Here's our summary of key events over the weekend that affect New Zealand, with news election results are dominating our news.
The Australian election result defied the polling earlier in last week and will have some interesting consequences. Firstly, the incumbent centre-right won, extending its term. One important reason was coal mining in Queensland. Pro-coal forces hurt the climate-sensitive opposition and this huge mine will now almost certainly go into production, shipping vast amounts of thermal (low quality) coal to India. Secondly, the independent magnate who spent $60 mln trying to 'buy' a Senate seat lost. And thirdly, the hard-right icon of the Liberal Party, former prime minister Tony Abbott, pointedly lost his seat to an independent candidate and is now out of Parliament. Another infamous candidate, Fraser Anning, was also dumped. Exit polling suggests that a crucial part of the electorate didn't actually make up its mind until they had the voting papers in their hand.
More of the same is likely in Australia. This is not a reforming Government. Banks are unlikely to face further sanctions. The big June tax cut will happen, giving an almost immediate fiscal stimulus. Eyes will be on the Aussie dollar when it opens this week in a few hours.
And in India, exit polls suggest that incumbent right-wing nationalist prime minister Modi will win a second term.
In Washington, the US has lifted tariffs on steel and aluminium products from Canada, and is expected to do the same for Mexico. These tariffs were imposed by Washington just last month on grounds of 'national security', highlighting the silly gamesmanship behind them.
And Washington is also 'delaying' tariffs on cars which were aimed at allies Japan and the EU, in a back-track that may allow it to concentrate on the failing China trade talks.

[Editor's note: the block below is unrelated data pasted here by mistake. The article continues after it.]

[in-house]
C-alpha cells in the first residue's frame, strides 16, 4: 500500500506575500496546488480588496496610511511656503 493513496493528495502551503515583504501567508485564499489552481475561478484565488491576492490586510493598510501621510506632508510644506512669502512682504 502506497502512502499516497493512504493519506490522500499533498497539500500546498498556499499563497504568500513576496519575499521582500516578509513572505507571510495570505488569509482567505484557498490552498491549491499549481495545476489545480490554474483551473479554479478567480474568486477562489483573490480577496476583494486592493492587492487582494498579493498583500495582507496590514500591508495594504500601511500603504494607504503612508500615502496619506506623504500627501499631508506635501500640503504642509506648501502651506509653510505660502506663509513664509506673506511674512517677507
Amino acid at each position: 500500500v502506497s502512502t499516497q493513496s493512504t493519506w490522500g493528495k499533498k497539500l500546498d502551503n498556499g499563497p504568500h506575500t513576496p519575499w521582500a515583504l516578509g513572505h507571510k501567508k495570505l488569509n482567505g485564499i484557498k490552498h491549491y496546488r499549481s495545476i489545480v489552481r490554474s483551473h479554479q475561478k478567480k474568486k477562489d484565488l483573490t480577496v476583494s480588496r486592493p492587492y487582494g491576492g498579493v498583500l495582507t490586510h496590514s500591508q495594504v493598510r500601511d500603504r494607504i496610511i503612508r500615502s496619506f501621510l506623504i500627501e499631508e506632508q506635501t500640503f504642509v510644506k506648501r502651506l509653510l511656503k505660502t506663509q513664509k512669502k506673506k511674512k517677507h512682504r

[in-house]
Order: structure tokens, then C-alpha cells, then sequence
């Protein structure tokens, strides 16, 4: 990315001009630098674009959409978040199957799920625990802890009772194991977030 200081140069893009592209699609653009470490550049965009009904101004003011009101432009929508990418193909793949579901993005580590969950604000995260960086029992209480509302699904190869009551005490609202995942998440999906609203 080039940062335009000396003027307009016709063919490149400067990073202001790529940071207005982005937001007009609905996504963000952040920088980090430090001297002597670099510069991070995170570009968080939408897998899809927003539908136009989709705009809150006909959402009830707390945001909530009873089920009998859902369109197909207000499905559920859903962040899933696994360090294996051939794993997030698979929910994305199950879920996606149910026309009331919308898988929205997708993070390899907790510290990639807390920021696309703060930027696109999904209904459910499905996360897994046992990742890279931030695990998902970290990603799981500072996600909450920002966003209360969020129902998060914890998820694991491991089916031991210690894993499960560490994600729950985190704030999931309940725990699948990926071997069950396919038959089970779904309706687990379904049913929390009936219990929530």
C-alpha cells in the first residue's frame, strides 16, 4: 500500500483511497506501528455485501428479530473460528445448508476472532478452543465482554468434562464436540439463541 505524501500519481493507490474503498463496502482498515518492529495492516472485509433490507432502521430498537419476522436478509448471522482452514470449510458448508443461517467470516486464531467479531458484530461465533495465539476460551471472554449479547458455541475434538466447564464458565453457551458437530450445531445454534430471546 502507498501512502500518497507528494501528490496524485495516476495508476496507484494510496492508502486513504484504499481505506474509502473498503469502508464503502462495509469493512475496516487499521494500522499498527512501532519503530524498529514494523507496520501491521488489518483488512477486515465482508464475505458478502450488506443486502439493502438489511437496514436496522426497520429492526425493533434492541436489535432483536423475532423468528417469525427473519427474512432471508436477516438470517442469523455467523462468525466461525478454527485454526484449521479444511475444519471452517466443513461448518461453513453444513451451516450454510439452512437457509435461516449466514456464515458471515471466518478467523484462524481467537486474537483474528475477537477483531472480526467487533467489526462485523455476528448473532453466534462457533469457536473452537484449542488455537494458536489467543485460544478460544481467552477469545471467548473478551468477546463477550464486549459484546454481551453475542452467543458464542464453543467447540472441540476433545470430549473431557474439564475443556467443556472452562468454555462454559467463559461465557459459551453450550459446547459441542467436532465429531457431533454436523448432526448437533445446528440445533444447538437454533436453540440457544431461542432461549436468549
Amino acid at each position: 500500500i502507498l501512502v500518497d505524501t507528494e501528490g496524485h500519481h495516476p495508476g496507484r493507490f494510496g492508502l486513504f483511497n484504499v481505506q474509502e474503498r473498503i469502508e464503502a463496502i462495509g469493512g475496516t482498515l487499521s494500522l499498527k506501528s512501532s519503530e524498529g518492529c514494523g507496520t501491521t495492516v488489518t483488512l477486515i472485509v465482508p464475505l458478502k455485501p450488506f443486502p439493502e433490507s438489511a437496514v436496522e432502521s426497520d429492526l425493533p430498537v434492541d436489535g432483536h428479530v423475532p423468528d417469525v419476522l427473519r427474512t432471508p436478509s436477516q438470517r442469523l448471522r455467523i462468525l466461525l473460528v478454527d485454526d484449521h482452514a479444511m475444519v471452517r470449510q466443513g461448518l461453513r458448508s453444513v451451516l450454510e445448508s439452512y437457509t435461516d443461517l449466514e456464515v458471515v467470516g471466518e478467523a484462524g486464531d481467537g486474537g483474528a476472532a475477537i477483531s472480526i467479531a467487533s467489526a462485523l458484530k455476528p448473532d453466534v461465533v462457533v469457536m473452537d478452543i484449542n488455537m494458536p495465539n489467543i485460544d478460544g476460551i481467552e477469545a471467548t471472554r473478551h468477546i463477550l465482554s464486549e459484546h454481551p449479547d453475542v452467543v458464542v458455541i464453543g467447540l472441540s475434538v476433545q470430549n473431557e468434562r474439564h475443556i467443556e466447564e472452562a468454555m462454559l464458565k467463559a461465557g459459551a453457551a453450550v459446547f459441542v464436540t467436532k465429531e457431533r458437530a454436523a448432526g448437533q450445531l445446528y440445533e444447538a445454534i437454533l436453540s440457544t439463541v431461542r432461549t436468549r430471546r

Meanwhile, China has canceled some large pork orders with the US, adding pressure to American farming interests which are already reeling from the loss of some major grain markets. The rising US dollar won't be helping them either. China will need alternate sources of meat protein.
China is digging in, now saying more trade talks with the Americans will only happen if they are 'meaningful'.
A senior China politburo member has said the trade war could slice as much as -1% from China's growth this year. He indicated this was an acceptable price to pay for a long-term winning position.
One US policy that has bi-partisan support in Washington is its push-back on Chinese tech and its perceived capacity to be a security issue. The recent ban on Huawei is the icon example. But in Europe, they don't see the threat in technical terms and are pushing ahead and allowing Huawei to win 5G infrastructure contracts there. It is a direct snub to Washington.
Meanwhile, Chinese house buyers are bidding up local prices again, especially in their main cities. They are up as much as +20% in some in a year, up +10% to +15% in many others. Beijing is cooler, up just +3.5%, but recall, there is a clamp on Beijing's population and it is being administered to fall.
The UST 10yr yield was marginally lower on Friday to 2.39%, but that is -7 bps lower in the week. Recall it fell -7 bps in the previous week too. Their 2-10 curve is now at +19 bps but their negative 1-5 curve is at -16 bps. So far there has been no assault on the UST yields from China as part of their retaliation. The Aussie Govt 10yr is at 1.64% and down -10 bps over the week. The China Govt 10yr is down -3 bps in the week to 3.28%, while the NZ Govt 10 yr is down -3 bps this week, now at 1.82%.
Gold was down -US$10 on Friday to US$1,276/oz.
US oil prices are soft today, now just under US$62.50/bbl while the Brent benchmark is just under US$72/bbl.
The Kiwi dollar is lower against a rising greenback this morning at 65.5 USc and that it its lowest level since November 2018. On the cross rates we little changed at 95.1 AUc although the Aussie dollar may firm when it opens this morning on the election result.. Against the euro we are similar at 58.4 euro cents. That all makes the TWI-5 slightly lower at 70.3.
Bitcoin is on a roller-coaster. After falling to US$7,034, it rose to over US$8,300, then back down to US$7,234, and now it is back up to US$7,986. It is a wild market with schizophrenic price signals, pure crazy speculation..This rate is charted in the exchange rate set below.
The easiest place to stay up with event risk today is by following our Economic Calendar here ».